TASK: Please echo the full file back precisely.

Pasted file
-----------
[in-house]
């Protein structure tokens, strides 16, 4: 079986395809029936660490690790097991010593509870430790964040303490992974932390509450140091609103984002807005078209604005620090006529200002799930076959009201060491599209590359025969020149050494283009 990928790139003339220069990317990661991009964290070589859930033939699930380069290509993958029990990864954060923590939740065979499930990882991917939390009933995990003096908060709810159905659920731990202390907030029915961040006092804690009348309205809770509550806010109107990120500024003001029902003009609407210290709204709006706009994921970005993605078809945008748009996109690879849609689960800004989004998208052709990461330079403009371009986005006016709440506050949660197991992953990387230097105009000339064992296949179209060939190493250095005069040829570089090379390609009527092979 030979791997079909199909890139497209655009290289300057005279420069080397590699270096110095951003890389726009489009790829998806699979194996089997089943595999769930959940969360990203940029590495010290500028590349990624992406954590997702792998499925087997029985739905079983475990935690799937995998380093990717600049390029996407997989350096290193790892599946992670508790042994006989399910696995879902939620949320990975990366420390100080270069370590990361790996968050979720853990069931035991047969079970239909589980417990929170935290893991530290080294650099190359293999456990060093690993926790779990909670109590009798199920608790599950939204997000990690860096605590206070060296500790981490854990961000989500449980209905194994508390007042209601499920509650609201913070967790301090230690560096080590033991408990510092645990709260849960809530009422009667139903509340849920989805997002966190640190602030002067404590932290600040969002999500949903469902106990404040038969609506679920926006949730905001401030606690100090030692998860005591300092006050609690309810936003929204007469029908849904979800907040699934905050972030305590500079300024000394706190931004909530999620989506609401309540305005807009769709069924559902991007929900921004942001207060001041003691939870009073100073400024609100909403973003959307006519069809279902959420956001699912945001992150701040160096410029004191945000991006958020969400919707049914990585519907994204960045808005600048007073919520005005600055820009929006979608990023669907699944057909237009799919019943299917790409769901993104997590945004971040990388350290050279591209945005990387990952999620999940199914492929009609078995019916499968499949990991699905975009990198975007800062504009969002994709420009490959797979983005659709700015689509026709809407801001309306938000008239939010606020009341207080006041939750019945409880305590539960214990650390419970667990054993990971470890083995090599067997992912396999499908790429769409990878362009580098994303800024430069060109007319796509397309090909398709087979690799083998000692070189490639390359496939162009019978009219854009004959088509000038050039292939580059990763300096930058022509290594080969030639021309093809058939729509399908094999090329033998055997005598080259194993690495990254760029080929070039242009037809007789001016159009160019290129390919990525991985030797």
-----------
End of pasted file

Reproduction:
[in-house]
């Protein structure tokens, strides 16, 4: 079986395809029936660490690790097991010593509870430790964040303490992974932390509450140091609103984002807005078209604005620090006529200002799930076959009201060491599209590359025969020149050494283009 990928790139003339220069990317990661991009964290070589859930033939699930380069290509993958029990990864954060923590939740065979499930990882991917939390009933995990003096908060709810159905659920731990202390907030029915961040006092804690009348309205809770509550806010109107990120500024003001029902003009609407210290709204709006706009994921970005993605078809945008748009996109690879849609689960800004989004998208052709990461330079403009371009986005006016709440506050949660197991992953990387230097105009000339064992296949179209060939190493250095005069040829570089090379390609009527092979 030979791997079909199909890139497209655009290289300057005279420069080397590699270096110095951003890389726009489009790829998806699979194996089997089943595999769930959940969360990203940029590495010290500028590349990624992406954590997702792998499925087997029985739905079983475990935690799937995998380093990717600049390029996407997989350096290193790892599946992670508790042994006989399910696995879902939620949320990975990366420390100080270069370590990361790996968050979720853990069931035991047969079970239909589980417990929170935290893991530290080294650099190359293999456990060093690993926790779990909670109590009798199920608790599950939204997000990690860096605590206070060296500790981490854990961000989500449980209905194994508390007042209601499920509650609201913070967790301090230690560096080590033991408990510092645990709260849960809530009422009667139903509340849920989805997002966190640190602030002067404590932290600040969002999500949903469902106990404040038969609506679920926006949730905001401030606690100090030692998860005591300092006050609690309810936003929204007469029908849904979800907040699934905050972030305590500079300024000394706190931004909530999620989506609401309540305005807009769709069924559902991007929900921004942001207060001041003691939870009073100073400024609100909403973003959307006519069809279902959420956001699912945001992150701040160096410029004191945000991006958020969400919707049914990585519907994204960045808005600048007073919520005005600055820009929006979608990023669907699944057909237009799919019943299917790409769901993104997590945004971040990388350290050279591209945005990387990952999620999940199914492929009609078995019916499968499949990991699905975009990198975007800062504009969002994709420009490959797979983005659709700015689509026709809407801001309306938000008239939010606020009341207080006041939750019945409880305590539960214990650390419970667990054993990971470890083995090599067997992912396999499908790429769409990878362009580098994303800024430069060109007319796509397309090909398709087979690799083998000692070189490639390359496939162009019978009219854009004959088509000038050039292939580059990763300096930058022509290594080969030639021309093809058939729509399908094999090329033998055997005598080259194993690495990254760029080929070039242009037809007789001016159009160019290129390919990525991985030797």